01/18/2012 03:52 pm ET Updated Mar 19, 2012

For Women, Living Longer Doesn't Always Mean Living Better

Women live longer than men in the United States by almost five years. According to United Nations data, women in the U.S. have a life expectancy of 81.3 years versus 76.7 years for men. That is a significant difference. But are women living longer and still enjoying life? When you consider the major diseases that rob us of the women in our lives, heart disease and cancer spring to mind. However, there are those diseases, like arthritis, that slowly diminishes the quality of life for so many women. Eighty percent of Americans either have or know someone that has this crippling disease and 61 percent of all arthritis sufferers are women. Arthritic joint pain robs women of their mobility and takes them down a path of disability and illness.

Women affected by arthritis describe a harsh daily reality. Studies demonstrate that women 65 and over acquire up to two and half times more disabilities than men of the same age. A tortuous cycle, joint pain can interrupt work or make it harder to function in the workplace. Sufferers become inactive and can rapidly gain weight. It gets harder to perform basic tasks for themselves or their family. Soon, the debilitating pain and immobile joints causes loss of independence. Women don't get out of their homes and may become depressed.

But that's not all. Research shows that more than 10 percent of adult women, compared to seven percent of men, report activity limitation due to arthritis. Women also face significant health disparities in chronic diseases such as diabetes, heart disease and obesity. In particular, obesity accelerates the onset of arthritis. According to 2007 Center for Disease Control and Prevention (CDC) estimates, more than 60 percent of U.S. adult women are overweight and alarmingly, one-third of them are obese. For many women, longer life does not equate to quality of life. Fortunately, these medical conditions can be improved with physical activity.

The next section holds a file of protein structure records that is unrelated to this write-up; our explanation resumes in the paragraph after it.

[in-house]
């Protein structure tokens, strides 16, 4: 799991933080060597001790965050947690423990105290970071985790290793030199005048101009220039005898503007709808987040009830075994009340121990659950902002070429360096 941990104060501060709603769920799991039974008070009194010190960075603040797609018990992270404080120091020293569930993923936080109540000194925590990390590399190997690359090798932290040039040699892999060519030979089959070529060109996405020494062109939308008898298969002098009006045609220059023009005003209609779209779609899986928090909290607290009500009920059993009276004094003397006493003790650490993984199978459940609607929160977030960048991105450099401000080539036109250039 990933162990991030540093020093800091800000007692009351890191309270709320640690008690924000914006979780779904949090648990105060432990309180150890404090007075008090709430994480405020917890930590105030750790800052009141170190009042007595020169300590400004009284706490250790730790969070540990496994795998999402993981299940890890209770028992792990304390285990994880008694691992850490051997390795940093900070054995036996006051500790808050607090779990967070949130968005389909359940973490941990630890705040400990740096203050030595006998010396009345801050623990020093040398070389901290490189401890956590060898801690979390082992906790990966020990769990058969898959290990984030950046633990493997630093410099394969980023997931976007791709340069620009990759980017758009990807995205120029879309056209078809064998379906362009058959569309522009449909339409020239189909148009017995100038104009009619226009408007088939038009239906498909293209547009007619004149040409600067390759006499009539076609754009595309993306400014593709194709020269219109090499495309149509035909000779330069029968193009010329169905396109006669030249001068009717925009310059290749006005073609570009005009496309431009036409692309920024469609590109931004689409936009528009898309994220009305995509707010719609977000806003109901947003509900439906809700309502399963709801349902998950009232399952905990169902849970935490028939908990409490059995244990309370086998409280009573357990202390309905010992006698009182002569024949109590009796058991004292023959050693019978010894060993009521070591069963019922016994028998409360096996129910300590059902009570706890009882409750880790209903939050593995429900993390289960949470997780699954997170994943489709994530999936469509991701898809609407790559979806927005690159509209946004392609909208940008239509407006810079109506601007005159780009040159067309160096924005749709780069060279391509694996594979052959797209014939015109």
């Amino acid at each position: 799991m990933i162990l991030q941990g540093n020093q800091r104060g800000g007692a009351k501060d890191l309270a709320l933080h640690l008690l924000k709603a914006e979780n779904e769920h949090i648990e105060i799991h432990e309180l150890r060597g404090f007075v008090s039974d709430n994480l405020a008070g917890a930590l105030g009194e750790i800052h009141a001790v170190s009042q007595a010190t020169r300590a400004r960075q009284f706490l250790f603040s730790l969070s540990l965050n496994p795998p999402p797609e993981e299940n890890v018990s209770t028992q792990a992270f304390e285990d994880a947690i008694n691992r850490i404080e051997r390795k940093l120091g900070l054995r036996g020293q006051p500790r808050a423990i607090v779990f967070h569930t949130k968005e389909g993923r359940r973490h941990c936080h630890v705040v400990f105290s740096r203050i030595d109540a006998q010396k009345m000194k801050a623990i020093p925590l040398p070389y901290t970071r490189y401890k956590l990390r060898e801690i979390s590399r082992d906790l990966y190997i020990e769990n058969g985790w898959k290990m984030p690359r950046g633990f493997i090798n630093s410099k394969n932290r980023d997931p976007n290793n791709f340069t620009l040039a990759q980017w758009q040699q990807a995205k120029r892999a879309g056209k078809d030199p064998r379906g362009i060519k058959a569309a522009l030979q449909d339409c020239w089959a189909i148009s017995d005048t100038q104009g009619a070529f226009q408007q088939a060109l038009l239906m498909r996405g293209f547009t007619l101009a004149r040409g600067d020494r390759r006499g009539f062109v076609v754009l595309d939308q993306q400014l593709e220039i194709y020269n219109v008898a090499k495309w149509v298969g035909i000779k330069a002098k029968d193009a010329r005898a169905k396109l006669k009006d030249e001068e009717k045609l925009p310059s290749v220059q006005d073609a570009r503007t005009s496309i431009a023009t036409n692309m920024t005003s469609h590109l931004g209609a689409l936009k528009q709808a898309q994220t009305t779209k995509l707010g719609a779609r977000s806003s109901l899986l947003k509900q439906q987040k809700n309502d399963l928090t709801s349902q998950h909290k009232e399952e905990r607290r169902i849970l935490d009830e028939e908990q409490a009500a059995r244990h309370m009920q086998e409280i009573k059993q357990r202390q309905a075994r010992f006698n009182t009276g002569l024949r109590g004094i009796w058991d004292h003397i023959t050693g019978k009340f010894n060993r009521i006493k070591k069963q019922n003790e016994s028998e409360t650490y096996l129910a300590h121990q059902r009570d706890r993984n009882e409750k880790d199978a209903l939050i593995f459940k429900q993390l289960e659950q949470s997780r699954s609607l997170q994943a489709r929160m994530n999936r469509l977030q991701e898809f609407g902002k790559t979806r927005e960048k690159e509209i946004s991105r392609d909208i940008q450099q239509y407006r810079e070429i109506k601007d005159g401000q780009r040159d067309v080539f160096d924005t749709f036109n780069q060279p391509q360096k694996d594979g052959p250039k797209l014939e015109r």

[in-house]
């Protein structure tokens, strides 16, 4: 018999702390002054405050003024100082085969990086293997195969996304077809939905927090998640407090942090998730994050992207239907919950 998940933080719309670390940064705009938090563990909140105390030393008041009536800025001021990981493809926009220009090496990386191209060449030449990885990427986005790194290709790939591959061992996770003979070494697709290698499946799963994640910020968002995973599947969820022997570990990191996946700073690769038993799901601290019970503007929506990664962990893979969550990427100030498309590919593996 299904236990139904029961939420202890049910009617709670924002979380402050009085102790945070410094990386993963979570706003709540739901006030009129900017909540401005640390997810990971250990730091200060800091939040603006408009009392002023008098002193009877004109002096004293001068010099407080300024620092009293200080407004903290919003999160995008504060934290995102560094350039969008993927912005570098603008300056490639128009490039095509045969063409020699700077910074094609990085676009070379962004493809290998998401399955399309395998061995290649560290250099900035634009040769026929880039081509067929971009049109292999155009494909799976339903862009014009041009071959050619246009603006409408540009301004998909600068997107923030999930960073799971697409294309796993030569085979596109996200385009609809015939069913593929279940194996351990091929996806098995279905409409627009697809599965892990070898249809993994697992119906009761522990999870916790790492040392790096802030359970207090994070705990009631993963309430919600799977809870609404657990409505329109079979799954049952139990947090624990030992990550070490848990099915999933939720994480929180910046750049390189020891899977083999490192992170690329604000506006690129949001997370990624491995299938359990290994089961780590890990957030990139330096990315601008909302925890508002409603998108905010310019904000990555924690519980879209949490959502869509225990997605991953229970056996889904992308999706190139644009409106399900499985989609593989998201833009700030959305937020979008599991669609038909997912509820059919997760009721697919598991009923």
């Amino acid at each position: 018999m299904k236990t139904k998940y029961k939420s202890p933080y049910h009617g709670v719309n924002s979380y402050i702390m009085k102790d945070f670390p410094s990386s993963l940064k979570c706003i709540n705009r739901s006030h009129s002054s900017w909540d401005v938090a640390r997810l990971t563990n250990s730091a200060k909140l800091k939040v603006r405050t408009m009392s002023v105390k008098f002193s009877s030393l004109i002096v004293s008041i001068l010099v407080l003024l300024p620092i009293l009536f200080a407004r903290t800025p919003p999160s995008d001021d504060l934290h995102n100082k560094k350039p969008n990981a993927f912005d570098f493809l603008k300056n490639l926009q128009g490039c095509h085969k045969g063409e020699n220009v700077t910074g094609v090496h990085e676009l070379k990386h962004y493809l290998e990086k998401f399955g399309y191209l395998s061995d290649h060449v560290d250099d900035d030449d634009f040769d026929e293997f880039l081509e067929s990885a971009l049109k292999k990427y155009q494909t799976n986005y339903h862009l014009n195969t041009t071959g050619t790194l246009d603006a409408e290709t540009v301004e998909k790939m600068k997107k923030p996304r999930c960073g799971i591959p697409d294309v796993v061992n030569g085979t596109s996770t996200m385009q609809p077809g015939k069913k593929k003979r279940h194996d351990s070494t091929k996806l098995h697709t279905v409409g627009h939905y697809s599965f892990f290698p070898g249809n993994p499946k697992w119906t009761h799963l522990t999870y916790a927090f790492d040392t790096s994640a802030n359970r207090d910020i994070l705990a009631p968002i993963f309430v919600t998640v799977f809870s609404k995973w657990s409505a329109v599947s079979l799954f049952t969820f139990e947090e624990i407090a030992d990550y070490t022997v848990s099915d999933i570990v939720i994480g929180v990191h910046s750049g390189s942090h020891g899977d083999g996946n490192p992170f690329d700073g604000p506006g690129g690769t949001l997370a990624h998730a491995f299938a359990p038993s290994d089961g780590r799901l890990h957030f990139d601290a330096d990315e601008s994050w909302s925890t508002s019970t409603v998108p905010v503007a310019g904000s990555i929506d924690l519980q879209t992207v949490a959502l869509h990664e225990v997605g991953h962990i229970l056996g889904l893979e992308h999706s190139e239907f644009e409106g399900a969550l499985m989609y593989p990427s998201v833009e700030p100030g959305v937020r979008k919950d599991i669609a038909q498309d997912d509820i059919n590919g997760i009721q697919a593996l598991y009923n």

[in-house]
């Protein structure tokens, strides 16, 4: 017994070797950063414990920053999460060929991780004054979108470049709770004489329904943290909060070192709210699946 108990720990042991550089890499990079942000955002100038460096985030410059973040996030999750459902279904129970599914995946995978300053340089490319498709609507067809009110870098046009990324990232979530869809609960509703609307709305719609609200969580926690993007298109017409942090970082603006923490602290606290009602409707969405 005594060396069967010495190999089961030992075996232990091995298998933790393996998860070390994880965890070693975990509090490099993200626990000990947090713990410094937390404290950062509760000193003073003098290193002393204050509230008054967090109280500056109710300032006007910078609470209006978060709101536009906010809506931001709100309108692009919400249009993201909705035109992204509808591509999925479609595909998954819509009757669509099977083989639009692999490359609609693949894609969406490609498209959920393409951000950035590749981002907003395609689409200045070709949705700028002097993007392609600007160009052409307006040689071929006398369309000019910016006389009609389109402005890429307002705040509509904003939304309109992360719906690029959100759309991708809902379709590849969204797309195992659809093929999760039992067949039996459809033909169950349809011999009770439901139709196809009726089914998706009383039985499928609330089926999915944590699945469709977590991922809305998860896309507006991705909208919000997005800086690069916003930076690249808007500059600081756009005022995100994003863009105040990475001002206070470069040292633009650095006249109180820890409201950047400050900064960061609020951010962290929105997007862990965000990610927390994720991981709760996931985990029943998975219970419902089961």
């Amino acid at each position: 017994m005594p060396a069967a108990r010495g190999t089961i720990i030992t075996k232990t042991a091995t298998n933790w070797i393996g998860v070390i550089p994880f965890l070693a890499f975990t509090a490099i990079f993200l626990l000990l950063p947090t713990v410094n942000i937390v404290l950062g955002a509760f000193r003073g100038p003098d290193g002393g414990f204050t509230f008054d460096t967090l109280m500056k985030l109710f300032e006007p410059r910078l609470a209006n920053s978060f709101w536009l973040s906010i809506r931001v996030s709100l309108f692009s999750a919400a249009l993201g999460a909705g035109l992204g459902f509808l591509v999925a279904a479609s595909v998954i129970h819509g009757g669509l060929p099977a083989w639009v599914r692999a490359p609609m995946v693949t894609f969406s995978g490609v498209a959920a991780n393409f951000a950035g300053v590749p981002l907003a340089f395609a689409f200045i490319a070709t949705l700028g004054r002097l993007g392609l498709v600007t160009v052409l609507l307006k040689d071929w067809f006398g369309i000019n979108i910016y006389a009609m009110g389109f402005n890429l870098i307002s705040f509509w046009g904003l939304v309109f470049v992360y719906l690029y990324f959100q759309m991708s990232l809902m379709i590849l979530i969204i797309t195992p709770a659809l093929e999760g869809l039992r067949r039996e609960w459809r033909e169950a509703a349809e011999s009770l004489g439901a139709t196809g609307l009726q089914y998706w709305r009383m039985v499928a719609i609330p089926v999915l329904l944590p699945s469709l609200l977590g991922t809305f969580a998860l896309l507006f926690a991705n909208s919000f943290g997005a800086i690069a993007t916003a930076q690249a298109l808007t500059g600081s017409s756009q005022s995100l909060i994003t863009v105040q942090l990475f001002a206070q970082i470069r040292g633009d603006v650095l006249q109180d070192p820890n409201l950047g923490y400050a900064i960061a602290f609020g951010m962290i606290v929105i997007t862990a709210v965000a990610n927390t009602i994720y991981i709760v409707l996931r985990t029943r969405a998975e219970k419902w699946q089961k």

The road to a better quality of life for women living with arthritis can be within reach. A particular effective way to slow the progression of arthritis is for women to exercise! Movement is life! Exercise will positively impact co-morbid conditions such as diabetes and obesity. Women need to be made aware of community options that exist for exercising, encouraged to exercise and educated that exercise is not only important for a better quality of life but that it can also be fun. Furthermore, women patients need to be active partners in their own care and effective training needs to be developed for healthcare providers to discuss the need for exercise and weight loss.

Imagine the difference that a healthier society can make! We can't view this issue as just mere statistics and a faceless concept. A healthy and active woman is one that can also fully contribute to her family, community and nation. A 2003 CDC study demonstrated that the cost of arthritis and other rheumatic conditions in the United States was more than $128 billion. A shocking amount that continues to increase as the number of Americans living with arthritis also rises. The physical, psychological and economic toll of this health crisis requires immediate action and priority status on the national health agenda.

We understand that gender-based musculoskeletal disparities are rooted in many causes. And we also understand that there are solutions to stop the vicious cycle that is disabling our nation's women. Early intervention and identifying ways to make an impact now is key. Individuals, families, providers, communities, researchers and policymakers can all fulfill a role in reducing disparities and promoting musculoskeletal health. We cannot continue to be crippled by our inaction. Together we can move towards ensuring that women aren't just living longer but that they are also living better.

Mary I. O'Connor, MD, is Chair of the Department of Orthopaedic Surgery at the Mayo Clinic in Jacksonville, FL. She is an Associate Professor of Orthopaedics at the Mayo Clinic College of Medicine and member of the Executive Operations Team at Mayo Clinic Florida. She serves as the co-chair for Movement is Life.